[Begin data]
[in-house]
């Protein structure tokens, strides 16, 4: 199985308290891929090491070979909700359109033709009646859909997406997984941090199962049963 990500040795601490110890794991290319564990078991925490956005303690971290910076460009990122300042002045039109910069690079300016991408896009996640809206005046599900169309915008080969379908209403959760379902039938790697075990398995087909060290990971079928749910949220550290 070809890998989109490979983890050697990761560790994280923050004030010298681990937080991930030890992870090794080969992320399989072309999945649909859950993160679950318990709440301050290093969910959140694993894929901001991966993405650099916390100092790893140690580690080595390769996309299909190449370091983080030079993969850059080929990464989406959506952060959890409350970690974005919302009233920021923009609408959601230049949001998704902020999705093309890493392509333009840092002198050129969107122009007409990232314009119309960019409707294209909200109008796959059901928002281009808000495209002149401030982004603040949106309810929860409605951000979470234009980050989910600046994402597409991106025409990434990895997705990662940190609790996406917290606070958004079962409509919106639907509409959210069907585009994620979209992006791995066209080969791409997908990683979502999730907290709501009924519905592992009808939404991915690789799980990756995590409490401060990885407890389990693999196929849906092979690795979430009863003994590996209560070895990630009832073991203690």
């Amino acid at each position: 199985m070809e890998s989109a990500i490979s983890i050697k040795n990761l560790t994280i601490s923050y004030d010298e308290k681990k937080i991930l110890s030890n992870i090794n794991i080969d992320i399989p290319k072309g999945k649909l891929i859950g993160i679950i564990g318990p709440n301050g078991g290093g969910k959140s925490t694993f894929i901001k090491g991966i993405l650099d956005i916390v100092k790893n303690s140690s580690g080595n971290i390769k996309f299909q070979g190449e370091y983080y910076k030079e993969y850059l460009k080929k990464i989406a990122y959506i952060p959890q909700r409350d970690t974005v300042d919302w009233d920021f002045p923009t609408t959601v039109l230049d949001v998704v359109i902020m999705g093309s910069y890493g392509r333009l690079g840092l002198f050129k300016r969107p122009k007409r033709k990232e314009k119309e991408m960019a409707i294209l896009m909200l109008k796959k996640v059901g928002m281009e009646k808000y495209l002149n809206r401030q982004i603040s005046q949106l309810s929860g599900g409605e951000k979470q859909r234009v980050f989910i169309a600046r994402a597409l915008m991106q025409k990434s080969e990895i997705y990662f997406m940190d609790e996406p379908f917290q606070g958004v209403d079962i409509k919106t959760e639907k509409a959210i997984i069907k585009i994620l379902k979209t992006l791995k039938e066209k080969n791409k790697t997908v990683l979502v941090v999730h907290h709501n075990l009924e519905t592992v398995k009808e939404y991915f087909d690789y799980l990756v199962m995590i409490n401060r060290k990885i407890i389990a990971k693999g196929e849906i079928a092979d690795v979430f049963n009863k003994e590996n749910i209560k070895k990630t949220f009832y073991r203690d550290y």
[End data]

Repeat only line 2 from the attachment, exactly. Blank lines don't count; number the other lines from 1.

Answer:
């Protein structure tokens, strides 16, 4: 199985308290891929090491070979909700359109033709009646859909997406997984941090199962049963 990500040795601490110890794991290319564990078991925490956005303690971290910076460009990122300042002045039109910069690079300016991408896009996640809206005046599900169309915008080969379908209403959760379902039938790697075990398995087909060290990971079928749910949220550290 070809890998989109490979983890050697990761560790994280923050004030010298681990937080991930030890992870090794080969992320399989072309999945649909859950993160679950318990709440301050290093969910959140694993894929901001991966993405650099916390100092790893140690580690080595390769996309299909190449370091983080030079993969850059080929990464989406959506952060959890409350970690974005919302009233920021923009609408959601230049949001998704902020999705093309890493392509333009840092002198050129969107122009007409990232314009119309960019409707294209909200109008796959059901928002281009808000495209002149401030982004603040949106309810929860409605951000979470234009980050989910600046994402597409991106025409990434990895997705990662940190609790996406917290606070958004079962409509919106639907509409959210069907585009994620979209992006791995066209080969791409997908990683979502999730907290709501009924519905592992009808939404991915690789799980990756995590409490401060990885407890389990693999196929849906092979690795979430009863003994590996209560070895990630009832073991203690």